A slow, sensuous, romantic Latin dance which spotlights the lady and features much flirtation. Some dancers considered Rumba the most sensual Latin dance, for its relatively slow rhythm and the hip movement. Of the three styles of Rumba introduced to the USA, the Bolero-Rumba, the Son-Rumba and the Guaracha-Rumba, only the Bolero-Rumba (shortened to Bolero and taught in Silver, Gold and Supreme Gold) and the Son-Rumba (shorted to Rumba and taught in the Bronze, Silver and Gold), have survived the test of time. The Guaracha-Rumba quickly faded from vogue when the more exciting Mambo was introduced to Americans in the late 40’s.
The Eastern Swing or East Coast Swing, originally called the Lindy Hop, was born in the South of the U.S.A. and is the most famous American folk dance. The beat of swing included Charleston, Black Bottom, Shag and Lindy Hop. In the early 40’s these forms consolidated into what was called the Lindy. The Lindy was first danced as a modified Box Step, with a slight shuffling movement. The shuffling movement of the original Lindy can be likened to todays single rhythm in Swing. As the shuffling, or single rhythm progressed, it evolved into both the Double and Triple Lindy, and today all three form the basis of good Swing dancing.
About 85 years ago, the Swing was danced in the Harlem section of New York City…. at a time when such band greats as Chick Webb, Duke Ellington and Benny Goodman were holding sway. It was in Harlem where the Swing took on most of todays popular steps and styling.
For many years now, the better establishments have frowned upon the wilder forms of the Swing because the acrobatics involved limited the number of people who could dance at one time. It is possible however, to do a fine Swing in a relatively small area, providing the dancers are better than average and have an assortment of dance breaks. There is no question that the dance is here to stay, for in all parts of the country you will find dancers adding their own interpretations and changes of style. All dances, in order to survive, must be built up from a firm basic movement so that ad-libbing and complete freedom of expression can be interpreted into the dance. The Swing has these attributes.
Cha Cha only came about in the mid to late 1950’s. Cha Cha was derived from the mambo, Mambo being the same as all Latin dances Quick quick Slow. Cha Cha on the slow of Mambo extra beats were added in by Jazz musicians, dances then danced the Cha Cha on the slow beat. Cha Cha today is the most common dance done to music at clubs and the top 40. Cha Cha a must dance for all social dancer’s. Cha Cha sometimes known as Cha Cha Cha has a double beat on the forth beat of music in 4 / 4 tempo, so while Cha Cha Cha is fun to say Cha Cha is more correct. Watch us dance the Cha Cha here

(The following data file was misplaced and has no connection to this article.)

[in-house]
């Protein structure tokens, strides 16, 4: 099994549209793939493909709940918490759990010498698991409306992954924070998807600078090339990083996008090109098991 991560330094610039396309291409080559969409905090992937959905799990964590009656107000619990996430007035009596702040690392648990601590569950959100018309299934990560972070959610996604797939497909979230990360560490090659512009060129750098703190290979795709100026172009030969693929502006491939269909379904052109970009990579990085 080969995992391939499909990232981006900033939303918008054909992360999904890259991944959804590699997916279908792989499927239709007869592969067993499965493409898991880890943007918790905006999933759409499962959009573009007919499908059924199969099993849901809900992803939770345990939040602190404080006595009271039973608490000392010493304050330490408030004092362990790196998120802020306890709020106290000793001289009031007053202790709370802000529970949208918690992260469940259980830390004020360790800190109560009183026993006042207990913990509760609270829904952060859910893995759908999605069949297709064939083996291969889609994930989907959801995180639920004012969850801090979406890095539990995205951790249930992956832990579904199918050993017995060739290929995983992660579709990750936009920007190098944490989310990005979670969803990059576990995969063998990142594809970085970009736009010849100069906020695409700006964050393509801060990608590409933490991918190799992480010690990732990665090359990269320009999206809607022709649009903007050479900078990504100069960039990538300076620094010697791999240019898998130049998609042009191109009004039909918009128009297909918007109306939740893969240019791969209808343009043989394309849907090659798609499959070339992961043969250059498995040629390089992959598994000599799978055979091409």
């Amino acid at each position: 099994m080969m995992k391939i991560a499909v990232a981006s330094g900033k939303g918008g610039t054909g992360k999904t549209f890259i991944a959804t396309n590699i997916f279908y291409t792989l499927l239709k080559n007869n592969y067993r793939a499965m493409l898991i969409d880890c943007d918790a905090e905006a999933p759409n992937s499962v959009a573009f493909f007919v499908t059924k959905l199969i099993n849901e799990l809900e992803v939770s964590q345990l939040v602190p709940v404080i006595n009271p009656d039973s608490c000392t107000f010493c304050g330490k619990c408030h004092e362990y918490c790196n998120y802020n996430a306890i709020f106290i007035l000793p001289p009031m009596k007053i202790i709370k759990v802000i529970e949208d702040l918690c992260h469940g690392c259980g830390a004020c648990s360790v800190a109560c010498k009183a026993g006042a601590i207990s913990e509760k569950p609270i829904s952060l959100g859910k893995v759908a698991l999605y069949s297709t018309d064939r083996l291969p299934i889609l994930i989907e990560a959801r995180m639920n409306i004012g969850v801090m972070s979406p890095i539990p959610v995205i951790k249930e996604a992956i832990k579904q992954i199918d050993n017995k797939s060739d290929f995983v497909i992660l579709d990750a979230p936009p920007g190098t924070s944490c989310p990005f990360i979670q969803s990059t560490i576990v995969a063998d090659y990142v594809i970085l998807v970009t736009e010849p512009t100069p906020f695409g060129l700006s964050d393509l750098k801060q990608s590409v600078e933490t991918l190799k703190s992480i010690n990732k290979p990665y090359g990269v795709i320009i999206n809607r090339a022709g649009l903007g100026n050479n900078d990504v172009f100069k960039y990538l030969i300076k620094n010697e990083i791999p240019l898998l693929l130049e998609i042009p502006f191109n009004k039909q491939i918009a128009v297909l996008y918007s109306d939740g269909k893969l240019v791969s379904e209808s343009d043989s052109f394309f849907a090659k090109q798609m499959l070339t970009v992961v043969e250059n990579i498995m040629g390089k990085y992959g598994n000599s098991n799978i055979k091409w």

Today, in the dance world, one thing is certain… there is no escaping the fast Latin dances of the Salsa and Mambo. The extent of these dances all-conquering invasion may be appreciated in the fact that its rhythm, not content in being restricted to Latin melodies, have invaded the popular music market where they have attached themselves to all kinds of materials, much of which would be completely lost without its distinctive flavour. Across the length and breadth of the nation, dancers who never progressed beyond Waltz and Foxtrot are clamouring wildly for Salsa and Mambo instruction. More and more, dancers are coming to the realization that here is one of the most abandoned, fun-filled crazes of any era. They are having a great time, but they would undoubtedly be surprised to learn that the enjoyment they have so obviously found is said to be almost completely the work of one man – – Perez Prado.
During the early 30’s, Latin dance bands came increasingly before North American audiences. Noro Morales and Xavier Cugat were among them, bringing a welter of Rumbas, Sambas, and Tangos to a delighted public. Then Mr. Prado recorded an opus entitled “Mambo Jambo” and the fun was on. Appearing first in Mexico City, he created more excitement, and perhaps more revolution, than Pancho Villa. The ensuing conflagration spread rapidly throughout the rest of those countries below the Rio Grande, and now is consuming just about everything above.